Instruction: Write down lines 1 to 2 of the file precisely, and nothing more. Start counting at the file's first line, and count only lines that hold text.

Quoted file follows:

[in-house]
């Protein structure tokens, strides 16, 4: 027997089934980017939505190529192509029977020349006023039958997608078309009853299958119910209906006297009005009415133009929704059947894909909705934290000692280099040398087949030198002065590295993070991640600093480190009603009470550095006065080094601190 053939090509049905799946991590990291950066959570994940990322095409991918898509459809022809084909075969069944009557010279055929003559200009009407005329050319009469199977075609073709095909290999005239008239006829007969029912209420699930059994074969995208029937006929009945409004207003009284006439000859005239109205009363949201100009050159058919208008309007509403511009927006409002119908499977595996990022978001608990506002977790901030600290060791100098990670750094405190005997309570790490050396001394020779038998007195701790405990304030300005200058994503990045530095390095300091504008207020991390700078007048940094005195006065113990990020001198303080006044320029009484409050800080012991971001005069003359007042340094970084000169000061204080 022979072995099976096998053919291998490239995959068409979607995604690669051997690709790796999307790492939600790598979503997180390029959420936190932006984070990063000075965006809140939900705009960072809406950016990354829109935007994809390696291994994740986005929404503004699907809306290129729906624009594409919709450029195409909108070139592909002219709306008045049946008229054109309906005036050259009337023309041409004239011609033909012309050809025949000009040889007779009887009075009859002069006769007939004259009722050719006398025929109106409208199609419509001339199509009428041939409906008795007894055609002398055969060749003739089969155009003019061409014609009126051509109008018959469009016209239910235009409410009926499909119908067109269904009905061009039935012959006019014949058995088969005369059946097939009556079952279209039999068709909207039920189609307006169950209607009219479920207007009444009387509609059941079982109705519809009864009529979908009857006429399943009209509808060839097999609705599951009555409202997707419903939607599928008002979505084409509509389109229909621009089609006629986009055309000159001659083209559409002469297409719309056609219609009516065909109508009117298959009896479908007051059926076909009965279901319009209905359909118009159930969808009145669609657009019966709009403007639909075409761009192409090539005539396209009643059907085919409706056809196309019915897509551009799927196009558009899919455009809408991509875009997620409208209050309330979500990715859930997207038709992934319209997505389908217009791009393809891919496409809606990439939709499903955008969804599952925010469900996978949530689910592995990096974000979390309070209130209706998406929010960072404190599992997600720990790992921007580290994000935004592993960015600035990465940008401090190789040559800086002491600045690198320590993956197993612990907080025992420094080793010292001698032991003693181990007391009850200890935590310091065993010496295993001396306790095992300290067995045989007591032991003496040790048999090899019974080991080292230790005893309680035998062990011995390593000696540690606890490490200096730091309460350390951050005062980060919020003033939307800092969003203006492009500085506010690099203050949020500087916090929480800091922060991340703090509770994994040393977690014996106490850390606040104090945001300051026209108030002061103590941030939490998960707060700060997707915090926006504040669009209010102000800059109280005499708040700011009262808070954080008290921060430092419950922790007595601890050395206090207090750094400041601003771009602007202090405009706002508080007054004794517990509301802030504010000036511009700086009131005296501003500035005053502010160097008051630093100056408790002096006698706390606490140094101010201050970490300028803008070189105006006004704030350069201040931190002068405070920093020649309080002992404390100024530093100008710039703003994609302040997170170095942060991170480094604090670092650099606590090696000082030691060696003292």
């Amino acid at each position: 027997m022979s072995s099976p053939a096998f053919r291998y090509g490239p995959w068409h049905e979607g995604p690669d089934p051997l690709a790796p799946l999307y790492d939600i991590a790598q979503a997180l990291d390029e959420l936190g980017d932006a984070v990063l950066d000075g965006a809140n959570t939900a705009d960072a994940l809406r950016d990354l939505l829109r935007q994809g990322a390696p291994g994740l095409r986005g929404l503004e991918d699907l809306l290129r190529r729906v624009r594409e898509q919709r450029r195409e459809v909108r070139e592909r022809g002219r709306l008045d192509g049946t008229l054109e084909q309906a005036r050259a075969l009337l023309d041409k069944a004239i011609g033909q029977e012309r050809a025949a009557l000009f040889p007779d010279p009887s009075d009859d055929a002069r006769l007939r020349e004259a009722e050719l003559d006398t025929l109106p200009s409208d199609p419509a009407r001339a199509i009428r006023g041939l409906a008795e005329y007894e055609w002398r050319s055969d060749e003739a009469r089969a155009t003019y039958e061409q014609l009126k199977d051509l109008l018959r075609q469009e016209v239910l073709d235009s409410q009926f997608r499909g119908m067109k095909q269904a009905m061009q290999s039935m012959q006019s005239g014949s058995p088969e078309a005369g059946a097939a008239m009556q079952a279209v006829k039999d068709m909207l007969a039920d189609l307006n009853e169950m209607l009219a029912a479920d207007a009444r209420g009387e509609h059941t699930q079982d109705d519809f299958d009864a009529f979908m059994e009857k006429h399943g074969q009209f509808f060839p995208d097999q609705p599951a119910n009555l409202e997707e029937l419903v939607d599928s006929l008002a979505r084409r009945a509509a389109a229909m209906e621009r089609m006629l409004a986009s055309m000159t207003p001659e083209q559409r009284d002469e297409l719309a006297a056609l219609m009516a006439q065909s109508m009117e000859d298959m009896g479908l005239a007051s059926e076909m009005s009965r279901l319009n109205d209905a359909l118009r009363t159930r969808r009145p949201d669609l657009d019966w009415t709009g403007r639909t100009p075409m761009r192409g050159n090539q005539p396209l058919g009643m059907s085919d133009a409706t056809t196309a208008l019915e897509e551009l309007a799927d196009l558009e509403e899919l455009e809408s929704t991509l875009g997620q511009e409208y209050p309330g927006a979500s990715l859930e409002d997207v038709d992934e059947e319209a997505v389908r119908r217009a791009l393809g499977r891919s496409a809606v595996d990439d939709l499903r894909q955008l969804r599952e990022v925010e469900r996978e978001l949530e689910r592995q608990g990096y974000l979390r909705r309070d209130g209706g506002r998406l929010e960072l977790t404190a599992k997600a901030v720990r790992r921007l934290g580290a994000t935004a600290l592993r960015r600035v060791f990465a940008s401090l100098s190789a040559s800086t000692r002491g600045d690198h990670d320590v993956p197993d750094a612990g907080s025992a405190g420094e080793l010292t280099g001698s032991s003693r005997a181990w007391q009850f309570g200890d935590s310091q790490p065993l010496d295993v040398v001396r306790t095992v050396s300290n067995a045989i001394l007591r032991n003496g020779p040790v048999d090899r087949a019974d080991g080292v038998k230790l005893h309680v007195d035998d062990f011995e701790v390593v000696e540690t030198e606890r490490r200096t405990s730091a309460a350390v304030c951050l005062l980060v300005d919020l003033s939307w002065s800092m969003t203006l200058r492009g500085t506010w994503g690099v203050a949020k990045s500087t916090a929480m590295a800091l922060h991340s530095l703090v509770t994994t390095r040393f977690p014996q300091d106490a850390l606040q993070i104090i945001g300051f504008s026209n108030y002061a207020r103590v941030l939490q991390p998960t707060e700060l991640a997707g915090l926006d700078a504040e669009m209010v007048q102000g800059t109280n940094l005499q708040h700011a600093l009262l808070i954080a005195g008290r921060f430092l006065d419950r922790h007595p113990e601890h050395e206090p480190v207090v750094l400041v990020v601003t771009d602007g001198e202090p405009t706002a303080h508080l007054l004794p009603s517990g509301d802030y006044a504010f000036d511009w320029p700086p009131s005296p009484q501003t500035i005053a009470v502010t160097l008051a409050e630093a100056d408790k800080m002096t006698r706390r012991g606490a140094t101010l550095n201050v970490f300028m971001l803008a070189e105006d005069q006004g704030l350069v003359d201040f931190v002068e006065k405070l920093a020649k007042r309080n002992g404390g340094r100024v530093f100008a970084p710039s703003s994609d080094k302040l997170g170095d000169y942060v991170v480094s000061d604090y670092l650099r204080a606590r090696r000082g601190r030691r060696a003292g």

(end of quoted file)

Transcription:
[in-house]
């Protein structure tokens, strides 16, 4: 027997089934980017939505190529192509029977020349006023039958997608078309009853299958119910209906006297009005009415133009929704059947894909909705934290000692280099040398087949030198002065590295993070991640600093480190009603009470550095006065080094601190 053939090509049905799946991590990291950066959570994940990322095409991918898509459809022809084909075969069944009557010279055929003559200009009407005329050319009469199977075609073709095909290999005239008239006829007969029912209420699930059994074969995208029937006929009945409004207003009284006439000859005239109205009363949201100009050159058919208008309007509403511009927006409002119908499977595996990022978001608990506002977790901030600290060791100098990670750094405190005997309570790490050396001394020779038998007195701790405990304030300005200058994503990045530095390095300091504008207020991390700078007048940094005195006065113990990020001198303080006044320029009484409050800080012991971001005069003359007042340094970084000169000061204080 022979072995099976096998053919291998490239995959068409979607995604690669051997690709790796999307790492939600790598979503997180390029959420936190932006984070990063000075965006809140939900705009960072809406950016990354829109935007994809390696291994994740986005929404503004699907809306290129729906624009594409919709450029195409909108070139592909002219709306008045049946008229054109309906005036050259009337023309041409004239011609033909012309050809025949000009040889007779009887009075009859002069006769007939004259009722050719006398025929109106409208199609419509001339199509009428041939409906008795007894055609002398055969060749003739089969155009003019061409014609009126051509109008018959469009016209239910235009409410009926499909119908067109269904009905061009039935012959006019014949058995088969005369059946097939009556079952279209039999068709909207039920189609307006169950209607009219479920207007009444009387509609059941079982109705519809009864009529979908009857006429399943009209509808060839097999609705599951009555409202997707419903939607599928008002979505084409509509389109229909621009089609006629986009055309000159001659083209559409002469297409719309056609219609009516065909109508009117298959009896479908007051059926076909009965279901319009209905359909118009159930969808009145669609657009019966709009403007639909075409761009192409090539005539396209009643059907085919409706056809196309019915897509551009799927196009558009899919455009809408991509875009997620409208209050309330979500990715859930997207038709992934319209997505389908217009791009393809891919496409809606990439939709499903955008969804599952925010469900996978949530689910592995990096974000979390309070209130209706998406929010960072404190599992997600720990790992921007580290994000935004592993960015600035990465940008401090190789040559800086002491600045690198320590993956197993612990907080025992420094080793010292001698032991003693181990007391009850200890935590310091065993010496295993001396306790095992300290067995045989007591032991003496040790048999090899019974080991080292230790005893309680035998062990011995390593000696540690606890490490200096730091309460350390951050005062980060919020003033939307800092969003203006492009500085506010690099203050949020500087916090929480800091922060991340703090509770994994040393977690014996106490850390606040104090945001300051026209108030002061103590941030939490998960707060700060997707915090926006504040669009209010102000800059109280005499708040700011009262808070954080008290921060430092419950922790007595601890050395206090207090750094400041601003771009602007202090405009706002508080007054004794517990509301802030504010000036511009700086009131005296501003500035005053502010160097008051630093100056408790002096006698706390606490140094101010201050970490300028803008070189105006006004704030350069201040931190002068405070920093020649309080002992404390100024530093100008710039703003994609302040997170170095942060991170480094604090670092650099606590090696000082030691060696003292």